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The paper will discuss the warehouse club industry. This industry comprises of retail stores that sell a wide range of merchandise. The industry requires customers to purchase large, wholesale quantities of products. This makes the industry to be attractive to bargain hunters and owners of small businesses (Garretson, Fisher & Burton, 2002).
Products and Services
Warehouse clubs deal with a wide variety of products that include candy, snacks, health as well as beauty aids. Others include tobacco, alcoholic beverages, cleaning and institutional supplies, and dry and fresh food. Some clubs have packaged food and tobacco. In addition, the industry deals in pharmacy, optical, one-hour photo, food court, and hearing aids among other products. Some warehouse stores specialize in online marketing of their products. However, most have physical warehouses, where customers walk and purchase products.
The warehouse club industry is capable of keeping low prices because of the no-frills format of warehouse stores. No-frills format refers to the removal of non-essential features in services or products in order to keep low price (Kotler & Armstrong, 2012)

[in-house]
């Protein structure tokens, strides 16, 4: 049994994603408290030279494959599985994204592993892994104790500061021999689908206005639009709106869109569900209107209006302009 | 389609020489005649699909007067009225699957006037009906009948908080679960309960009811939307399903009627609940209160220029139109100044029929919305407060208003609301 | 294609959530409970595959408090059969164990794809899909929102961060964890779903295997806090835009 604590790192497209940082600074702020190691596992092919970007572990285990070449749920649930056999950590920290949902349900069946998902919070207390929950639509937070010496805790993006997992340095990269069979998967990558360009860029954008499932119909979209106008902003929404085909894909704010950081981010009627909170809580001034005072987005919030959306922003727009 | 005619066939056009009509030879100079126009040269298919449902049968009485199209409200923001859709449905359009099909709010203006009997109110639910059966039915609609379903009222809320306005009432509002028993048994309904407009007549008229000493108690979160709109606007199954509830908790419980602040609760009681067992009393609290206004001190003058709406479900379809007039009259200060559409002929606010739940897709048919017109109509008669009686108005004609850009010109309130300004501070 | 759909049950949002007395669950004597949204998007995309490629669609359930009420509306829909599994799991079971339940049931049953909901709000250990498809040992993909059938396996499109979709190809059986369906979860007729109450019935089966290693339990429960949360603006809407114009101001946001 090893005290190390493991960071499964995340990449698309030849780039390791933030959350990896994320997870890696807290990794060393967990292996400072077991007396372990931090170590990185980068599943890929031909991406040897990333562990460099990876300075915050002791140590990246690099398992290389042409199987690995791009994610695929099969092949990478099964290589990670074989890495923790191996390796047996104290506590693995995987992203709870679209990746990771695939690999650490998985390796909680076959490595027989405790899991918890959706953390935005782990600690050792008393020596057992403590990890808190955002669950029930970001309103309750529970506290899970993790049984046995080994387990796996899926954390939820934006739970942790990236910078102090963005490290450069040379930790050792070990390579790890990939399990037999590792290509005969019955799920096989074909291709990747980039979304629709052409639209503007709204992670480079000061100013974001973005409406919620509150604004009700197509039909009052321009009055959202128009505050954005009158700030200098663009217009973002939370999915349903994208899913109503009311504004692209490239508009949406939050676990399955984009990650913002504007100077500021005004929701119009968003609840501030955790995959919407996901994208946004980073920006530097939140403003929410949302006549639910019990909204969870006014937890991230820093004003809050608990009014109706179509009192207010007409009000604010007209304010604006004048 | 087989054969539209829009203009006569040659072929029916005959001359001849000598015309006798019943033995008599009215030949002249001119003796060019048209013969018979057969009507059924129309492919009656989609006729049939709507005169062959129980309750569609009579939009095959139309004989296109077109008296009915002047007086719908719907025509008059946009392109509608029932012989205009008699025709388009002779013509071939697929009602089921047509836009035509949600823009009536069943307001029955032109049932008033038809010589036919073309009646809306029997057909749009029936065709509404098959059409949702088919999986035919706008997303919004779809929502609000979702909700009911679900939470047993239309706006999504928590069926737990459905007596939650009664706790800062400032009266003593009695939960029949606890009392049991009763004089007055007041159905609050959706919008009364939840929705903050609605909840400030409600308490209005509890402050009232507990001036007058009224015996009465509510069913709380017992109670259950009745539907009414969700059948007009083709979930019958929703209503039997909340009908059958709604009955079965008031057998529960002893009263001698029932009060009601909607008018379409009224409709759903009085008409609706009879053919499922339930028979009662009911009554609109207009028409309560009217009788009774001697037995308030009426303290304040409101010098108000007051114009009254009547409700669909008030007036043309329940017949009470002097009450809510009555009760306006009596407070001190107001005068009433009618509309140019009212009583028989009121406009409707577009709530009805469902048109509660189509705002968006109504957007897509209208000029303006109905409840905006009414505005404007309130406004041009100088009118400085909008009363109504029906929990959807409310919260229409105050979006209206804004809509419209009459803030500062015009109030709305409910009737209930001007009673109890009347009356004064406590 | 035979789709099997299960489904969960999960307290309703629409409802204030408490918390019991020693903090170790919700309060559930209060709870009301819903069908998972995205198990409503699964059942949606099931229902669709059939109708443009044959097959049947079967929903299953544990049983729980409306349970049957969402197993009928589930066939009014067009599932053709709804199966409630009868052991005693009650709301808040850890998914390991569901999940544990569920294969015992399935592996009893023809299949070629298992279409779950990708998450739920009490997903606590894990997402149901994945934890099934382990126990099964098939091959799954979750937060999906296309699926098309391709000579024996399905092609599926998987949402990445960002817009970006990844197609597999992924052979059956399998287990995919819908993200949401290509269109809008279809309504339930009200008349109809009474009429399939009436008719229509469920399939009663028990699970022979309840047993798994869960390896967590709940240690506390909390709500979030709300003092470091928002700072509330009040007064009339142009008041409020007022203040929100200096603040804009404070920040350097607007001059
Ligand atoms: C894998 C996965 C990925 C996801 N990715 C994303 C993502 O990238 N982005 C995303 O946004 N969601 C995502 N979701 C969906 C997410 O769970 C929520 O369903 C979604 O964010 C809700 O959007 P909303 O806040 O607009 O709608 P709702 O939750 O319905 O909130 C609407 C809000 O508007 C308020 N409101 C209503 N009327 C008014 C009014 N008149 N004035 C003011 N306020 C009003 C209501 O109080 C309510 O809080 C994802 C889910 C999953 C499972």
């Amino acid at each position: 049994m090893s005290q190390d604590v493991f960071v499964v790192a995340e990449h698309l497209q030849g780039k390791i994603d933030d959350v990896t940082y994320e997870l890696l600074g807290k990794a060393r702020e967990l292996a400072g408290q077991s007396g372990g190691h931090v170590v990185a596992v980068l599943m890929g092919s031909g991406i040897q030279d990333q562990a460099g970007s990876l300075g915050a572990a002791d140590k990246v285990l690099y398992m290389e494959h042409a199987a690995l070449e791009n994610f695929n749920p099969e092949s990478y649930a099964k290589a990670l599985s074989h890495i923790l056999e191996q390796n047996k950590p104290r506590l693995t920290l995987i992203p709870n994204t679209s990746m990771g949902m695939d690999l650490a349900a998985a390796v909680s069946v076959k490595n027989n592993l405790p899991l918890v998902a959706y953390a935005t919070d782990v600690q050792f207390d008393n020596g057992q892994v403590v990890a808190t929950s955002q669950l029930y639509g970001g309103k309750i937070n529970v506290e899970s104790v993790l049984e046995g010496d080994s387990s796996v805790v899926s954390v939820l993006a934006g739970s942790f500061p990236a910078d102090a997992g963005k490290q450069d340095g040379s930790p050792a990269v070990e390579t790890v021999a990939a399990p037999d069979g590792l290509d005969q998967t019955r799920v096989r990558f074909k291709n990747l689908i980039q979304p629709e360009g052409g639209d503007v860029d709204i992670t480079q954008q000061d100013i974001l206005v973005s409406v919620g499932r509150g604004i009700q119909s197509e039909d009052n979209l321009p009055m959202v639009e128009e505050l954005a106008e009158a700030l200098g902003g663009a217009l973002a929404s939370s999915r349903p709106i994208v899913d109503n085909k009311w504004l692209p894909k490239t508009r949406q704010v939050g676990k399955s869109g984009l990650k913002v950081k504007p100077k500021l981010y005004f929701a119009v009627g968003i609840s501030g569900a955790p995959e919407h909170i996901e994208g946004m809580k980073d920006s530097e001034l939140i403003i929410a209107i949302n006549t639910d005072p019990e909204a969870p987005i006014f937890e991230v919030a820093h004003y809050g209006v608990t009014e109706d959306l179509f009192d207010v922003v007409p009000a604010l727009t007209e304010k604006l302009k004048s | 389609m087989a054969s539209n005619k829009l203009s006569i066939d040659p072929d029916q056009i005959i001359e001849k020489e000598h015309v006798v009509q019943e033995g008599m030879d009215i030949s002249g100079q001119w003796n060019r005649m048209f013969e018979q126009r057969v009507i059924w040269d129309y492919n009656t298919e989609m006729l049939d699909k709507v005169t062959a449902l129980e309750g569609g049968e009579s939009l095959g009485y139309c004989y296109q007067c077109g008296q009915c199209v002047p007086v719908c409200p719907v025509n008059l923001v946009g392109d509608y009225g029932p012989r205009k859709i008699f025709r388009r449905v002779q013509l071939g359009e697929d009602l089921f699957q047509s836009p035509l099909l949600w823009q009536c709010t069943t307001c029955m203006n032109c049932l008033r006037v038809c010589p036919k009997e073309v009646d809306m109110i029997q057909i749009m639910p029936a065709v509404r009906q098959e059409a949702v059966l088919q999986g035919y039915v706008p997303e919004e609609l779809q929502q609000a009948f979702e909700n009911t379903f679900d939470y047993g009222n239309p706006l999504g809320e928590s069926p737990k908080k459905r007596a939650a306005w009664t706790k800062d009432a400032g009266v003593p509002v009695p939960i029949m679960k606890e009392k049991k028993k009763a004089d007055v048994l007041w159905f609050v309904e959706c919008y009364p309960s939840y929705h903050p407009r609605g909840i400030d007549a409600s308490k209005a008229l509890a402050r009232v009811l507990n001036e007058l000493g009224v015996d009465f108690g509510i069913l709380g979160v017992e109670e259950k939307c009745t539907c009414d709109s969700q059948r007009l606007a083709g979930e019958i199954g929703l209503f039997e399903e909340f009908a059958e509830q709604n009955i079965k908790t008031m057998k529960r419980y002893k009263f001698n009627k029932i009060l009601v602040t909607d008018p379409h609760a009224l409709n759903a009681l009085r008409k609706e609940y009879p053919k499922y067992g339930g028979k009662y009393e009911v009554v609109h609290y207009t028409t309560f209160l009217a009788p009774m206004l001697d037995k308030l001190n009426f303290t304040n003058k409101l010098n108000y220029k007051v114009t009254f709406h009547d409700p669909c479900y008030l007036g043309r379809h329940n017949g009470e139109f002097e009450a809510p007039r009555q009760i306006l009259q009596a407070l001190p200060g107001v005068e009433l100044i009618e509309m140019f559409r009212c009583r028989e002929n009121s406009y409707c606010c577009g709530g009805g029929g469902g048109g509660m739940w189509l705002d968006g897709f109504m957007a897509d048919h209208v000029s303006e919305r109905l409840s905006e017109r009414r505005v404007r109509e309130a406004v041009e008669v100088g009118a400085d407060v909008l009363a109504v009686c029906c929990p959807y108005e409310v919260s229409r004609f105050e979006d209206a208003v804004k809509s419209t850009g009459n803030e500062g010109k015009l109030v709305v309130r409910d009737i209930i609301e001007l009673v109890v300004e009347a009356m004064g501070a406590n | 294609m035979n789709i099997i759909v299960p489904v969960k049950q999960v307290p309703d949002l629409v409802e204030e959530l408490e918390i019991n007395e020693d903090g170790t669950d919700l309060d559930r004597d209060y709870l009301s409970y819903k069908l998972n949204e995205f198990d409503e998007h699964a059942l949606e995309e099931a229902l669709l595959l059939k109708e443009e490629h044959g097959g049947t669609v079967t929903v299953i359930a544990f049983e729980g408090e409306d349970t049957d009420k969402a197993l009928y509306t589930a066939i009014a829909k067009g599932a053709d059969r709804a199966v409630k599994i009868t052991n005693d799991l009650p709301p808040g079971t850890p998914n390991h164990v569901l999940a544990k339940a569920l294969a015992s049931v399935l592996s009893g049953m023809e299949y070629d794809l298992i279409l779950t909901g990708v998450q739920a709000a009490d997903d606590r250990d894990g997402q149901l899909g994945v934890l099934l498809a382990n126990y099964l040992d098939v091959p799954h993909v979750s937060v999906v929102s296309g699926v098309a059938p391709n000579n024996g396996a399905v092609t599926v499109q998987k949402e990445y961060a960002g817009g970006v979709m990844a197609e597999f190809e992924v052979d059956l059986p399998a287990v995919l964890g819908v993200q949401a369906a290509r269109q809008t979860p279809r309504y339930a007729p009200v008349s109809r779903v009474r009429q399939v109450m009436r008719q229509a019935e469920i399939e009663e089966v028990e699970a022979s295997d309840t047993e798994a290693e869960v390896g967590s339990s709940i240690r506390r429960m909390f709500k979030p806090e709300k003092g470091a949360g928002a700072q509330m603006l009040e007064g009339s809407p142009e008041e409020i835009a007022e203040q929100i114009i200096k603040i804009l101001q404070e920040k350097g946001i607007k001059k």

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Largest Firms in the Industry
The largest companies in the warehouse industry are Costco Wholesale Corporation, Sam’s Club and BJ’s Club. The paper will focus on these three firms, as the other American warehouse clubs (Fed Mart and Price Club) are now defunct (Garretson, Fisher & Burton, 2002).
Costco Wholesale Corporation
Costco Wholesale Corporation is a warehouse club chain found in the United States of America. As of July 2011, the organization was the largest membership warehouse club in America (McGregor, 2008). The first warehouse of the organization was in Seattle. Costco has since decentralized to the United Kingdom, Canada, Taiwan, South Korea, Japan and Mexico. According to Costco Wholesale (2012), Costco has approximately 142,000 employees, both full time and part-time. In September 2009, the company had 55 million members. The company’s main strategy is the provision of lowest prices in high quality merchandise. This strategy aims at selling large quantities of goods at low prices.
The average pay of a Costco worker is remarkably high, when compared to the competitors. For instance, Costco pays $17 per hour, which is 42 percent higher than that of Sam's Club.